Implementation Projects: Invasive Species Management of Sacramento Pikeminnow to Support Steelhead Recovery ($142,332 to Morro Bay National Estuary Program); Upper Sonoma Creek Restoration Demonstration Project at Morton’s Warm Springs ($873,948 to Sonoma Ecology Center).
Also, Heron’s Head Park Shoreline Resilience Project ($1,493,000 to Port of San Francisco); Bobcat Flat Phase III Part 1 Implementation ($5,151,604 to Tuolumne River Conservancy, Inc.); The Bella Vista Siphon Removal Fish Passage Project ($325,894 to Western Shasta Resource Conservation District); Santa Margarita River Bridge Replacement and Fish Passage Barrier Removal Project ($7,235,320 to California Trout, Inc.); West Fork Carson River - Fuels Reduction, Aspen and Meadow Restoration Project ($934,443 to National Forest Foundation); Manzana Creek Roads Aquatic Restoration Project ($458,931 to Earth Island Institute).
Planning Projects: Johnson Meadow Upper Truckee River Restoration Planning Phase 2 Environmental Analysis ($1,004,465 to Tahoe Resource Conservation District); Calabazas-San Tomas Aquino Creek-March Connection Project ($500,000 to Santa Clara Valley Water District); San Geronimo Creek Floodplain Complex and Wildlife Corridor Enhancement Project Designs ($893,121 to Trout Unlimited); Eastern Sierra Pace and Scale Accelerator ($3,384,269 to Eastern Sierra Council of Governments); Hoyt-Purdon Fuel Reduction and Prescribed Fire Project ($140,074 to American Rivers); Stanford-Vina Fish Passage Planning and Design Project ($165,861 to Trout Unlimited); Upper Mill Creek Dam Improvement Design Alternatives Project ($189,588 to Resource Conservation District of Tehama County).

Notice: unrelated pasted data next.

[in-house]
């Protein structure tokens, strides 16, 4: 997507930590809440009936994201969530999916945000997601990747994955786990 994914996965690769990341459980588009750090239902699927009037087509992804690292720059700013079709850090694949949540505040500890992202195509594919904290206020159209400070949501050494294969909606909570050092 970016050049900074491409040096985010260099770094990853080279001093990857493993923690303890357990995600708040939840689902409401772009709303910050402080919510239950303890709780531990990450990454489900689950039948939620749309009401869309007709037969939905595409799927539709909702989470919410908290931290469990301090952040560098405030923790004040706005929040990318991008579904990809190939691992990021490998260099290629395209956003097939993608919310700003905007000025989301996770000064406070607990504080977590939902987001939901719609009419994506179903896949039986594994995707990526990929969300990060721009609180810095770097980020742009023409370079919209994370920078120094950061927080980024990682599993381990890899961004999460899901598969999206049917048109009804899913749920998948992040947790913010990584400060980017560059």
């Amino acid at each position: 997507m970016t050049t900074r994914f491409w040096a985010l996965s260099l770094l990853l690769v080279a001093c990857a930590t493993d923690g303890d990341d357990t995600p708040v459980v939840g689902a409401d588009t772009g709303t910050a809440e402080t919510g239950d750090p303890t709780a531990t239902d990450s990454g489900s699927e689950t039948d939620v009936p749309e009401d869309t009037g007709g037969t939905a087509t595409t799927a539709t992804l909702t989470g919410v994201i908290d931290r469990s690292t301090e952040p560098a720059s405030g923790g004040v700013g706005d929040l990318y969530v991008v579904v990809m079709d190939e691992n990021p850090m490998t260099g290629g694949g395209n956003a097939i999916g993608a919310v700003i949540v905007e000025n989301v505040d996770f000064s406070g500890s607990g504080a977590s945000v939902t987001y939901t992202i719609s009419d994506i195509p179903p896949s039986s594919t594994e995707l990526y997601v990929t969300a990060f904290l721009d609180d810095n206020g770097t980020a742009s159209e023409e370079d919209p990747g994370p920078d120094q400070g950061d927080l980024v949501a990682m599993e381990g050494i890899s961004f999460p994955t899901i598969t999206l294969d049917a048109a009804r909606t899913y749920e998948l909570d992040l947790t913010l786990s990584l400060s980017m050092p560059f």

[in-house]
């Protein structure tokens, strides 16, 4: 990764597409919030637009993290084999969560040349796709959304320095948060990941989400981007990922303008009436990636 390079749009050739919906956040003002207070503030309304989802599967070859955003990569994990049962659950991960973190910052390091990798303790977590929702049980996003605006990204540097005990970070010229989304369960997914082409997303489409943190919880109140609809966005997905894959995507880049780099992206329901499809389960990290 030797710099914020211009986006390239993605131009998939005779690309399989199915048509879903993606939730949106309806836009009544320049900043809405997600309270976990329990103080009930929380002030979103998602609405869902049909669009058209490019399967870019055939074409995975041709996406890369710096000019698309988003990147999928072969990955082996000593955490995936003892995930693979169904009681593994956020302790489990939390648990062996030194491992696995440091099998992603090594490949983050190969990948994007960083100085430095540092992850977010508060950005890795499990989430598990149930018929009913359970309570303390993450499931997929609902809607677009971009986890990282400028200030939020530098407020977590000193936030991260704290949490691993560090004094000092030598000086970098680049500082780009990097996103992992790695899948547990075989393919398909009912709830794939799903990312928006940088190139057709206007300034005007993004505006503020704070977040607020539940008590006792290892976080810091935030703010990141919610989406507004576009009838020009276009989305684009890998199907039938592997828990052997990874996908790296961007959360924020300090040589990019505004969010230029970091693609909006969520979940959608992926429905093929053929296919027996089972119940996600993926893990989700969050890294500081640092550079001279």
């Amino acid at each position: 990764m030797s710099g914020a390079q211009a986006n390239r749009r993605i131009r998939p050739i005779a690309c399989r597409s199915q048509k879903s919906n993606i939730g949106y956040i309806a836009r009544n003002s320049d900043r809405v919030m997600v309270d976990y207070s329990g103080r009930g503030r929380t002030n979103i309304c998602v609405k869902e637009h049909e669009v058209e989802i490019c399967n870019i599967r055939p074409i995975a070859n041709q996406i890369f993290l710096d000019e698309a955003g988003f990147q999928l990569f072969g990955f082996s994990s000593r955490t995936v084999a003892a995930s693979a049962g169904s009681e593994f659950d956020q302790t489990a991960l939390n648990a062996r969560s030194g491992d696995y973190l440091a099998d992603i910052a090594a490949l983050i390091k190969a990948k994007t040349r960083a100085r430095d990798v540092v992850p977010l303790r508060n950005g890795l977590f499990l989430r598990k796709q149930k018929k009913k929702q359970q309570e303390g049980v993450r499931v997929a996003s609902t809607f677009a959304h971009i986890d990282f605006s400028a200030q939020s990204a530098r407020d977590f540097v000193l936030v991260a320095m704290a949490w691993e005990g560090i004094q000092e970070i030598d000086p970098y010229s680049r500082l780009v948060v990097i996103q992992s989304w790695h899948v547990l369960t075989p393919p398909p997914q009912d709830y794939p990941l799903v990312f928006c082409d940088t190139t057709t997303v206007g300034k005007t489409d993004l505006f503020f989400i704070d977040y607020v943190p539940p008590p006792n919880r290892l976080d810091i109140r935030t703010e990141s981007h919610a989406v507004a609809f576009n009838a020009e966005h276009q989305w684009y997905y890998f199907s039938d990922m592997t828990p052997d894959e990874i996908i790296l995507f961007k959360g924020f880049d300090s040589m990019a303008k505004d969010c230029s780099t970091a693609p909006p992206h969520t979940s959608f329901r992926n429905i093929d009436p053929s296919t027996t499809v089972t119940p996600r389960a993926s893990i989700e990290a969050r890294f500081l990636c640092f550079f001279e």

General information about CDFW’s Prop. 1 Restoration Grant Programs, as well as a schedule for upcoming grant solicitations, once available, can be found at wildlife.ca.gov/Grants.
Funding for these projects comes from Prop. 1 bond funds, a portion of which are allocated annually through the California State Budget Act. More information about Prop. 1 is on the California Natural Resources Agency website.